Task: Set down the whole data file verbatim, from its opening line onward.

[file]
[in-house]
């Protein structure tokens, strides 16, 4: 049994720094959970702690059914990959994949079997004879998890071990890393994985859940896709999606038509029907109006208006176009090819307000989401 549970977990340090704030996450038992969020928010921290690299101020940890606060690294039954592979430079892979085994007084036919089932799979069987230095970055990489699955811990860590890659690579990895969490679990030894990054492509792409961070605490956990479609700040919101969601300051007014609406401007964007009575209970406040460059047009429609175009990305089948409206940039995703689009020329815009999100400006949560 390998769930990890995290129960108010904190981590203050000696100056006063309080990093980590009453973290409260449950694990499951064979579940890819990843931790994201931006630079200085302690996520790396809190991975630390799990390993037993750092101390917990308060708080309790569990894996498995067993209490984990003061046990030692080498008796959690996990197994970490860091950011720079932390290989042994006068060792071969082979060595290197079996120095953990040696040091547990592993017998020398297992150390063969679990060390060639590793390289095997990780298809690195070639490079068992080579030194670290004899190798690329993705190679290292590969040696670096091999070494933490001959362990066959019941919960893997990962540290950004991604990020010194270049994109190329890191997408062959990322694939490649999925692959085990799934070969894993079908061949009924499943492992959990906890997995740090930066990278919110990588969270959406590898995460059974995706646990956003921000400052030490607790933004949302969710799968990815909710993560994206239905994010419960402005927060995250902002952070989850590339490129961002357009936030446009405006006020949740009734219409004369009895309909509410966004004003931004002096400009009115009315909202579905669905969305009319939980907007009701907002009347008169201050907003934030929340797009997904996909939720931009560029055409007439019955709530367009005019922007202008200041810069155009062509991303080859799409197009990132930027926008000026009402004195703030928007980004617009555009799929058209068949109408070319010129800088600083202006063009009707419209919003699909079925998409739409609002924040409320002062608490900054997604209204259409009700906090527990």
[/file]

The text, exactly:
[in-house]
């Protein structure tokens, strides 16, 4: 049994720094959970702690059914990959994949079997004879998890071990890393994985859940896709999606038509029907109006208006176009090819307000989401 549970977990340090704030996450038992969020928010921290690299101020940890606060690294039954592979430079892979085994007084036919089932799979069987230095970055990489699955811990860590890659690579990895969490679990030894990054492509792409961070605490956990479609700040919101969601300051007014609406401007964007009575209970406040460059047009429609175009990305089948409206940039995703689009020329815009999100400006949560 390998769930990890995290129960108010904190981590203050000696100056006063309080990093980590009453973290409260449950694990499951064979579940890819990843931790994201931006630079200085302690996520790396809190991975630390799990390993037993750092101390917990308060708080309790569990894996498995067993209490984990003061046990030692080498008796959690996990197994970490860091950011720079932390290989042994006068060792071969082979060595290197079996120095953990040696040091547990592993017998020398297992150390063969679990060390060639590793390289095997990780298809690195070639490079068992080579030194670290004899190798690329993705190679290292590969040696670096091999070494933490001959362990066959019941919960893997990962540290950004991604990020010194270049994109190329890191997408062959990322694939490649999925692959085990799934070969894993079908061949009924499943492992959990906890997995740090930066990278919110990588969270959406590898995460059974995706646990956003921000400052030490607790933004949302969710799968990815909710993560994206239905994010419960402005927060995250902002952070989850590339490129961002357009936030446009405006006020949740009734219409004369009895309909509410966004004003931004002096400009009115009315909202579905669905969305009319939980907007009701907002009347008169201050907003934030929340797009997904996909939720931009560029055409007439019955709530367009005019922007202008200041810069155009062509991303080859799409197009990132930027926008000026009402004195703030928007980004617009555009799929058209068949109408070319010129800088600083202006063009009707419209919003699909079925998409739409609002924040409320002062608490900054997604209204259409009700906090527990």